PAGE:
Politics, open government, and safe streets. And the constant incursion of cycling.

Month: January 2008 Page 2 of 3

Bardo: The End Is Near

Dr. Dremo's

This month will see the end of another Arlington institution: Dr. Dremo‘s (nee Ningaloo nee Bardo Rodeo) is closing. They’re advertising a staff reunion* for this Saturday (Jan. 12th), and the last day is Jan. 26th (well, technically, Jan. 27th, as they close at 2am). I can’t tell you how much I love this place. It saw me through law school and job stress while helping me celebrate birthdays and friendships. Stop by for a pitcher of Racer X or Bardo’s own James Brown Ale and an hour at the pool tables before they go.


TSA: Protecting Us From Grave Threats (like 5 year olds)

Seems that a lucky 5 year old shares a name with a fellow on the No-Fly List, and our ever-alert TSA intercepted and inspected him in Seattle’s airport. Even better, in a move that inspires a Dave Berry-like “I am not making this up” disclaimer, the TSA told the mother that she was not allowed to touch her son in the process, as he was a “security risk.” The mother gets points from me for not turning that into a serious security situation right there.

Update:  Looks like we’ve got another 5 year old national security threat on our hands.

Related: Behind the Security Theater Curtains: Schneier Interviews [TSA head Kip] Hawley.

Perfect Day

Perfect Day

Yesterday was absolutely beautiful. The very best I could ask of from a January day in DC. So, instead of working, I went for a ride.  Titles come up when you mouseover frame (but not photo, it seems):

City livingCapital Crescent TrailNote to self:Dalecaria TunnelWisconsin Ave

Local wildlifeNational Zoo ClockConnecticut Avenue, from belowFemale Union Band Society GraveyardK St as it should be

RosslynStill have not figured out how to ride this partC&O CanalBusy intersectionNew Dixie Liquor

Approach to NationalKey to RosslynStill GeorgetownEarl of SandwichU Like

Self PortraitMercado LatinoMy exIotaCan't Capture Everything

Try it yourself, some time.


On Commenting

I discovered a new dimension to my recent frustration with Google, today.   In addition to being arbitrarily locked out of web mail, site stats, and browser syncing, I’m no longer able to comment on blogs that only permit comments from registered Blogger users.  Like the other items, however, this is more of an inconvenience than a real loss, as I generally don’t participate on sites that require registration to comment.   However, I tried to offer something substantive and useful (an exception, I know) on another site concerning the FCC’s approach to the multiple ownership rules, only to discover that it wouldn’t post because, well, Google hates me (temporarily, I hope).  That’s a real shame, I think.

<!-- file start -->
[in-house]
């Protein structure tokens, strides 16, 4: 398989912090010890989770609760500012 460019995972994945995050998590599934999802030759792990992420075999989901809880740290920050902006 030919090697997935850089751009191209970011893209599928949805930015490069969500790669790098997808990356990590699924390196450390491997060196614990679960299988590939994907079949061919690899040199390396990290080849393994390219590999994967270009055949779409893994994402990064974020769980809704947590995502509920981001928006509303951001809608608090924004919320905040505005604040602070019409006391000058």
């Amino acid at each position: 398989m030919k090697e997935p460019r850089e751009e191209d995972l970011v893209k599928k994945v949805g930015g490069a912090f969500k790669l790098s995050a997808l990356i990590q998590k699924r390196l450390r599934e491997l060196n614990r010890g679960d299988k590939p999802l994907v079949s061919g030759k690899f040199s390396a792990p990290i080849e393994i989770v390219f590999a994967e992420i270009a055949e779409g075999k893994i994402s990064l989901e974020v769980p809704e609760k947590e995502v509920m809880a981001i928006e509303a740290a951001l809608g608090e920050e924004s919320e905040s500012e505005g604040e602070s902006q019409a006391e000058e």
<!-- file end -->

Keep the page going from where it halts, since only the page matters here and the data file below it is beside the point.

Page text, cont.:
Registration for comments is cumbersome and time consuming, and it provides yet another vector through which an email address can be lost to the aggressions of spam lists.  I suspect that the proprietors of most sites with registration requirements don’t realize that they’re closing the doors to many would-be commenters.   Further, to the extent that registration requirements are imposed to prevent spam or ban certain people, those can be efficiently handled on the back-end without too much work (ask anyone who uses Akismet, for example).

So what do I like?  Open comments that permit a user to pick her own name, attach a URL (if desired), and aren’t moderated by default.  An option to be notified of future comments on that thread is gravy (which I recently added here, by the way).  This can be one of many identity options in a commenting system including Blogger, OpenID, etc., but it should always be an option.

Who does it right?  Well, most anyone with an open commenting system.  It’s easy to participate at any of these places, because they’ve chosen to offer simple and open commenting.  A good example of a hybrid system is over at the Freewheeling Spirit, where not only do you have the option of simply using your own chosen ID and url, but you can pick from a plethora of existing ID systems that you probably already use (e.g., OpenID, Blogger, Typepad, etc.).  And, for gravy, you can simply pick “anonymous.”  I’ve not asked, but I suspect it wasn’t all that hard to set up.

Who does it wrong?  Lazy sites that restrict comments to registered Blogger users.  Sites based on SoapBlox or similar infrastructure that require far too many hoops to jump through to leave a simple comment.*  Sites that show a commenting option, but then say “Comments restricted to team members only” when you try to post (and, of course, there are no team members).   Sites run by such control freaks that each and every comment must be approved before posting, making it impossible to carry on any sort of conversation there.